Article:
Home » Tales From The Whale Twelve: Flashback To England

Tales From The Whale Twelve: Flashback To England

Tales From The Whale Chapter Twelve cover

The Bury St Edmund’s Cathedral grounds were beautiful at that time of year. Cherry blossom dominated the gardens, the pale pink petals floating to the floor as the wind caught them. The daffodils underneath stood strong against the onslaught, their bright yellow heads bobbing.

Photo by Kim Jin Cheol on Unsplash

Arun remembered the first visit, his excitement that the training he’d been through was going to go to be tested. The following three years were a blur – he travelled the world seeing the strangest the church could offer, helping the local priests and holy men fight back against forces none of them understood.

Archdeacon James McGuire stood outside one of the rows of cottages. He was a small man with a stout figure, leaning forward as if he had a cane. He didn’t look happy being outside. He was happier indoors, searching through books looking for long lost answers to questions no one remembered asking. McGuire supported James, helping him to test the claims of the people he met over the world.

The hardest part of Arun’s three-year journey was rooting out the tricksters, the shysters and the hustlers. The men (and they were almost exclusively men) who claimed to see or experience demonic possession too often had other goals in mind. Whether it was wealth, sex or power, Arun had realised that while the Devil didn’t always work in ways that were as blatant as those he was employed to find and destroy, his aims were shared by a significant number of men.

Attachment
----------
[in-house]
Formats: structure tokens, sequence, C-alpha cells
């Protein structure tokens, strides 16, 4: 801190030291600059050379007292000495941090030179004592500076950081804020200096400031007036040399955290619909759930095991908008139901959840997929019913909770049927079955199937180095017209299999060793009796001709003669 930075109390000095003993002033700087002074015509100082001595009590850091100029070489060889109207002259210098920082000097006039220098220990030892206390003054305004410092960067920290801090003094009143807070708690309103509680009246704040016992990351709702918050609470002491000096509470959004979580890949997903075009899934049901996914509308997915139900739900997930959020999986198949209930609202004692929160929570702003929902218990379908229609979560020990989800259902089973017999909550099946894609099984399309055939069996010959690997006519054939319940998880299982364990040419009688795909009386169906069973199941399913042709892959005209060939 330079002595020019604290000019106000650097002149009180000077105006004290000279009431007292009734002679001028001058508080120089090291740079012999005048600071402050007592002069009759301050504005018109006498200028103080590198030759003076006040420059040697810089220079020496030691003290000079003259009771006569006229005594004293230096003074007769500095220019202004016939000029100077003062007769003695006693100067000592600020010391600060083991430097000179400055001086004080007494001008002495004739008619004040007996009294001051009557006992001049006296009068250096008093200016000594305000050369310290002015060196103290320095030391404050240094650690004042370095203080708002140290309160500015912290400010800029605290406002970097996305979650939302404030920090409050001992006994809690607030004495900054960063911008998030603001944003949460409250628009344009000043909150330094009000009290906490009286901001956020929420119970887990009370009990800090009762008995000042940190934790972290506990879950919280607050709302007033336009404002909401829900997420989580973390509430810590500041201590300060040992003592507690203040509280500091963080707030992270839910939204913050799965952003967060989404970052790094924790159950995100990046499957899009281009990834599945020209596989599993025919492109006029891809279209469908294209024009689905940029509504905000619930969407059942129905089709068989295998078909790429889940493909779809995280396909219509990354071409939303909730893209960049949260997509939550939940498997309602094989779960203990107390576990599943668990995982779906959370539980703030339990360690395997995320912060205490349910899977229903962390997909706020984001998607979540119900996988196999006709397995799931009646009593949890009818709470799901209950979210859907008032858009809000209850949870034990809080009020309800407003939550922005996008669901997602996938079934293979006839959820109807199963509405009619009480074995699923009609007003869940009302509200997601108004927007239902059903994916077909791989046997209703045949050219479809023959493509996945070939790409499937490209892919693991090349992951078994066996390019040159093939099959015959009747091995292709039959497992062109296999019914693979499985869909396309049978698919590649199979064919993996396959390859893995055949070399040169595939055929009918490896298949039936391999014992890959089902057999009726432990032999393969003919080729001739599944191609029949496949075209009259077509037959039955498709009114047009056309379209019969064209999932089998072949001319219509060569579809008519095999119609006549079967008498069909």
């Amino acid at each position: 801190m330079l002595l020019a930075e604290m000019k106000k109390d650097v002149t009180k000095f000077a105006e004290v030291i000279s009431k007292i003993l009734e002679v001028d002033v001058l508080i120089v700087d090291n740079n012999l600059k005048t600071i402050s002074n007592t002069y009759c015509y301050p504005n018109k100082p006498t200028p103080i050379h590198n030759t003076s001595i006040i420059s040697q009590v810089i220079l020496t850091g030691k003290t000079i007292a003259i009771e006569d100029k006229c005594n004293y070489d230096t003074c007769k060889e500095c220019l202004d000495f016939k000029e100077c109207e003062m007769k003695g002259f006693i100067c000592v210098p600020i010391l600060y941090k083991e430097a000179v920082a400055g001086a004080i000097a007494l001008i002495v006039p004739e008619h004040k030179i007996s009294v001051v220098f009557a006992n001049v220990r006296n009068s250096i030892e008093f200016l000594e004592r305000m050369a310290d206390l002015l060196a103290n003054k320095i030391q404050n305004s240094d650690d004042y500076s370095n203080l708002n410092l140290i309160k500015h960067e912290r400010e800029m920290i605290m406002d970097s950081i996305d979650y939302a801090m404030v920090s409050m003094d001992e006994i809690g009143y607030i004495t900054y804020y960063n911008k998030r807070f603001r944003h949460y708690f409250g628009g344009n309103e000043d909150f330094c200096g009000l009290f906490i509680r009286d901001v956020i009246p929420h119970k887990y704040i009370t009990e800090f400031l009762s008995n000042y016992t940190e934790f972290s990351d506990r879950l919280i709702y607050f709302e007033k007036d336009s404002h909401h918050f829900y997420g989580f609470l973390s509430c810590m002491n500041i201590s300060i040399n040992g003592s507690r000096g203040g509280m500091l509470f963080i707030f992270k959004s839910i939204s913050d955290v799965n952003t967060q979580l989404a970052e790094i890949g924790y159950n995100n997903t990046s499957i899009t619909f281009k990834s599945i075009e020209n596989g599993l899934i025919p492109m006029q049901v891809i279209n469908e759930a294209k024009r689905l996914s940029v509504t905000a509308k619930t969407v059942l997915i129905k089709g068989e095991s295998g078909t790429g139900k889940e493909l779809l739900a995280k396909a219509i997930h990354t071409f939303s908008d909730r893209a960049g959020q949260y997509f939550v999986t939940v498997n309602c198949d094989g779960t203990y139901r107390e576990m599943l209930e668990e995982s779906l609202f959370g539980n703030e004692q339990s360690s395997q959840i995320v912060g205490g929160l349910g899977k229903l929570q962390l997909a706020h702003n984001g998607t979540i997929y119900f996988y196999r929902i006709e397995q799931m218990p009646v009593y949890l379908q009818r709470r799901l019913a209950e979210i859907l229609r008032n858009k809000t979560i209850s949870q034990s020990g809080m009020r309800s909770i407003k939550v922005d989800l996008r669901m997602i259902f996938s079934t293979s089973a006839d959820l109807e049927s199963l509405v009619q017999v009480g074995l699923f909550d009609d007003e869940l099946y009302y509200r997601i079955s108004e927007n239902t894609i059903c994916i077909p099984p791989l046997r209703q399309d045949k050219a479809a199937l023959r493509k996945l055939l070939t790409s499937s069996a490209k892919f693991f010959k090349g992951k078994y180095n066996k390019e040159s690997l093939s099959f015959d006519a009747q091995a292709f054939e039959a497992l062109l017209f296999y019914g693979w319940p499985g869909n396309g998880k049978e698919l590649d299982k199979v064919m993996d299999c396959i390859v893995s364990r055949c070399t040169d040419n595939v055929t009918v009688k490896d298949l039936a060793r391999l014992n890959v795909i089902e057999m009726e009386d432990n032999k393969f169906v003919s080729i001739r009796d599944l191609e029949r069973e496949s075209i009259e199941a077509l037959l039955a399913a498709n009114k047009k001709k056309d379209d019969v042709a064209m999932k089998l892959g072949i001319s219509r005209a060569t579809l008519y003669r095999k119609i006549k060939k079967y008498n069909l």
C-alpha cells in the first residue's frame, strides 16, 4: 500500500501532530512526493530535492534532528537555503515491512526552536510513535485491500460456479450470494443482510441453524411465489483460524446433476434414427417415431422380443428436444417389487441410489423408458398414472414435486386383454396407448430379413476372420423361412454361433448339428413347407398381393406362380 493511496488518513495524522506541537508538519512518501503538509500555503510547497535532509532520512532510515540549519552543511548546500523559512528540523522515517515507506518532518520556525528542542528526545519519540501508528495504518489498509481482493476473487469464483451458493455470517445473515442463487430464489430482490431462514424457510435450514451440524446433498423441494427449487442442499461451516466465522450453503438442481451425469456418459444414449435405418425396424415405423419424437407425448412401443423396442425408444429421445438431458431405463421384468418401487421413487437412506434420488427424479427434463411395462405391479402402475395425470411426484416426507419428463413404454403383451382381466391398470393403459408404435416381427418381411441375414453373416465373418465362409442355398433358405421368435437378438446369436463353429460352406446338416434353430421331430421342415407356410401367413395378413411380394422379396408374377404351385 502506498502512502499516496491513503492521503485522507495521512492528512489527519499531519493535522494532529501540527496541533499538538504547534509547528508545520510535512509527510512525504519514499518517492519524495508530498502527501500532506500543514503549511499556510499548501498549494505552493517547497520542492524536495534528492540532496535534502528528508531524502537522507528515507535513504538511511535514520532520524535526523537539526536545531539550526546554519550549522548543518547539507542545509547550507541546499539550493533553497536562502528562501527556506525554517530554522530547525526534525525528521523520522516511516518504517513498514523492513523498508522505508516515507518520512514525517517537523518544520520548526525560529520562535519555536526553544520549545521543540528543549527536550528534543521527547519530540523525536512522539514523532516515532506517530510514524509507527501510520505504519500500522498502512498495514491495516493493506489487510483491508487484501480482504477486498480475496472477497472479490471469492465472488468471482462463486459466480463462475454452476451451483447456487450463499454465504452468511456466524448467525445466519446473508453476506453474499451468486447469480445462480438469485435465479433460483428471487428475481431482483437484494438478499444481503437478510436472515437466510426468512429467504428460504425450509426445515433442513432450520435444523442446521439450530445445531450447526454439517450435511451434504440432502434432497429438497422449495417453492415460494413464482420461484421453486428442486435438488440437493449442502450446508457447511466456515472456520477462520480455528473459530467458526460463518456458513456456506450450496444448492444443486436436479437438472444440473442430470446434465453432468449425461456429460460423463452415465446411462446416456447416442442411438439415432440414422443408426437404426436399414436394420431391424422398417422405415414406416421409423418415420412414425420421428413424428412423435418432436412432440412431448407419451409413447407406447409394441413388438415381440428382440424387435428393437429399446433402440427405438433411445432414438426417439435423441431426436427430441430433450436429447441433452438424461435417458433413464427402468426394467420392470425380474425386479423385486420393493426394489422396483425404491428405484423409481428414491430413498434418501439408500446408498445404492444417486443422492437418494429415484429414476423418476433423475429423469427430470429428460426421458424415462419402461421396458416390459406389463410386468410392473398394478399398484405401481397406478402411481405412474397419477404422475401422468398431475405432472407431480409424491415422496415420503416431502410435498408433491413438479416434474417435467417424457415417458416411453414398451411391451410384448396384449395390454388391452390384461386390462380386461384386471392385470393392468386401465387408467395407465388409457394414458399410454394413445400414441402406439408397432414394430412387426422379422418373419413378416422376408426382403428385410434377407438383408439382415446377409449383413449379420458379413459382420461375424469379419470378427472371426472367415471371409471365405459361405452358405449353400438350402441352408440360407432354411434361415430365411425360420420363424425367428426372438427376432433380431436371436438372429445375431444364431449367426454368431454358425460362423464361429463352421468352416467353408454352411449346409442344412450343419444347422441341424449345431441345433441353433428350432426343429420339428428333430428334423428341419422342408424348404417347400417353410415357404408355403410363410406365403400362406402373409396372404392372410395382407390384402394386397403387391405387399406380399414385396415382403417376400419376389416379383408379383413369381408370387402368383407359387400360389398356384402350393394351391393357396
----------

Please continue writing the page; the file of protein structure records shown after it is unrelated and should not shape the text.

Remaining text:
McGuire held his nerve as Arun approached.

“It’s good to see you,” McGuire said, holding out his hand.

“And you, brother,” Arun replied, hugging the older man instead, “it’s been too long.”

“I’ve seen your reports,” McGuire rubbed the back of his neck. “They make for interesting reading.”

“All thanks to you.”

McGuire laughed. “My contribution is minimal.”

“What does the Bishop think of them?”

McGuire indicated that they should walk, and Arun fell into step beside him.

“The Bishop does not always like why you send through. He feels the details are occasionally too vulgar.”

“I’m not writing a novel, James,” Arun said. “I’m describing what happens out there.”

“That may be, but still.”

Arun seethed. In his view, the Church had a responsibility to its followers. It needed to be more than a place of sanctuary or a symbol of the faith. He wanted it to have an active role in their lives, to protect them from the evils of the world and help them achieve all that they wanted. The best way to prevent evil men was to empower the good. Yet his suggestions, whether he was in Samoa, Rwanda or England, always came up against men (and it was almost exclusively men) who tried to sweep difficult issues under the carpet, hide them and pretend that they didn’t exist.